Architects have long been informed by shapes and forms found in nature. It looks as if pinecones, mushrooms and hop cones have been an inspiration to these roundels aiming to recreate complex organic structures for those who enjoy idiosyncrasies of living in circular spaces.
The Mushroom guesthouse in a pine forest in China, designed by local ZJJZ Atelier, is composed of two simple volumes – a circular and a rectangular one – lifted above the ground on a steel structure to minimize an impact of construction on the site.
The main, circular, part of the building is topped with a large cone-shaped roof clad in pine wood shingles that has given the house its name. The rest of the house is coated with granolithic concrete. Both concrete and wood shingles are chosen for their ability to change colour with humidity and time, which will allow the structure to age beautifully blending in with the surrounding natural environment.
The circular space of the guesthouse accommodates the main bedroom, which features a panoramic window that immerses visitors in the surrounding nature. Accessed by the small-scale staircase is a loft that serves as a children’s area. Inside, the cone-shaped roof is pure white and rounded at the top, which creates a sense of unbounded extension to the space.
Adjoining the circular part is a simple rectangular volume enclosing a bathroom and a storage space. A horizontal window next to the bathtub brings nature into the space, while the circular skylight at the top introduces different expressions of light and shadows as the lighting situation changes during the day.
The PokoPoko Clubhouse designed by Klein Dytham Architecture (KDa), a multi-disciplinary design practice based in Tokyo, is an extension of the Risonare Hotel in Japan, which is meant to provide a peaceful forest retreat for families. Aptly named PokoPoko (a Japanese word meaning stick out or stick up), the addition comprises three joined cone-shaped roofs extending up to meet the treetops around them.
Each of the three curving cones sits on full-height glass facades enabling occupants to enjoy the view of the serene woodlands around and accommodates a different function. The central one hosts an array of cooking facilities where visitors can take part in cooking workshops and classes.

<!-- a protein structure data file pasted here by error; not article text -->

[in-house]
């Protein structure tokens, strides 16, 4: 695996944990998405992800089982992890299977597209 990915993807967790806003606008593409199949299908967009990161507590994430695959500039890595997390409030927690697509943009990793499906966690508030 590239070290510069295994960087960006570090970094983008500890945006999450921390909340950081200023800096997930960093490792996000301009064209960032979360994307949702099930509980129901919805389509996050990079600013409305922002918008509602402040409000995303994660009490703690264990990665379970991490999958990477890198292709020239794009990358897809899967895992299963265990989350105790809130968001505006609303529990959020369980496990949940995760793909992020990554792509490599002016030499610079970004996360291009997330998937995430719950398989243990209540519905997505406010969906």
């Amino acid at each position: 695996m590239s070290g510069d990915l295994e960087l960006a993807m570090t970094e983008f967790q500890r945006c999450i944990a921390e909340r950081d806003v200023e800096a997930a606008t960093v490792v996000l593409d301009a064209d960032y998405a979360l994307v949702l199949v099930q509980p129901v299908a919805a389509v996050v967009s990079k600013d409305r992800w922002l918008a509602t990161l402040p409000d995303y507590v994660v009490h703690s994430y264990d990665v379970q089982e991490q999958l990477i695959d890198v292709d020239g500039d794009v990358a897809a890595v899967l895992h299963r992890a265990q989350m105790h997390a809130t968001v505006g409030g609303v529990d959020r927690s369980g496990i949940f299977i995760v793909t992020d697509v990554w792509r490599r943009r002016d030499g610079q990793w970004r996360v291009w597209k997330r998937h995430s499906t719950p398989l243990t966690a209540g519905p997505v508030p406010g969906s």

Two other cones feature a play area for children built around a white net that acts as a climbing structure, and a peaceful refuge for older members of the family, which includes an open fireplace and a small library. Circular skylights at the top of each roof fill the spaces with plenty of natural light.
Connected with the original resort by a footbridge through the forest, the clubhouse is mostly made from local pine trees that are also used to create the incredible interior spaces.
London-based studio ACME has derived Bumpers Oast, a residence in Kent, England, from a vernacular architecture of the houses used to dry hops as part of the beer-brewing process. The building encompasses four shingle-clad round towers.
The structures stand slightly apart from one another but are all connected to a triple-height central space that opens out to an orchard and forms the heart of the house, which enables the occupants to enjoy the views not only outwards, but also inwards. This was made possible by assembling the frame with thick timber modules, topped by cones manufactured offsite and then craned into position.
The proportions of the volumes are based on a traditional oast. The exterior is clad with locally produced Kent-style tiles in six shades that fade slowly from dark red at the base to light orange at the tip. There are over 41,000 tiles used above eaves across the whole façade, each of them individually cut.
Each tower accommodates a certain function, such as bedrooms, bathrooms, and service spaces. All bedrooms are situated on the first floor, boasting its own private staircase to access an upper level in the roof cone. This, according to the architects, creates “a building that is entirely communal on the ground, shared on the first, and full of secluded treehouse-like retreats on the second floor.” The bathrooms are designed as open-plan niches with no screens, therefore the room size is meant to match its purpose and allow for in-built storage.
The material palette for the interior features polished concrete for the floor and plywood for the rest of the surfaces, solid and gently curving for the cylindrical parts of the walls and cut into overlapping shingles for the inside of the cones.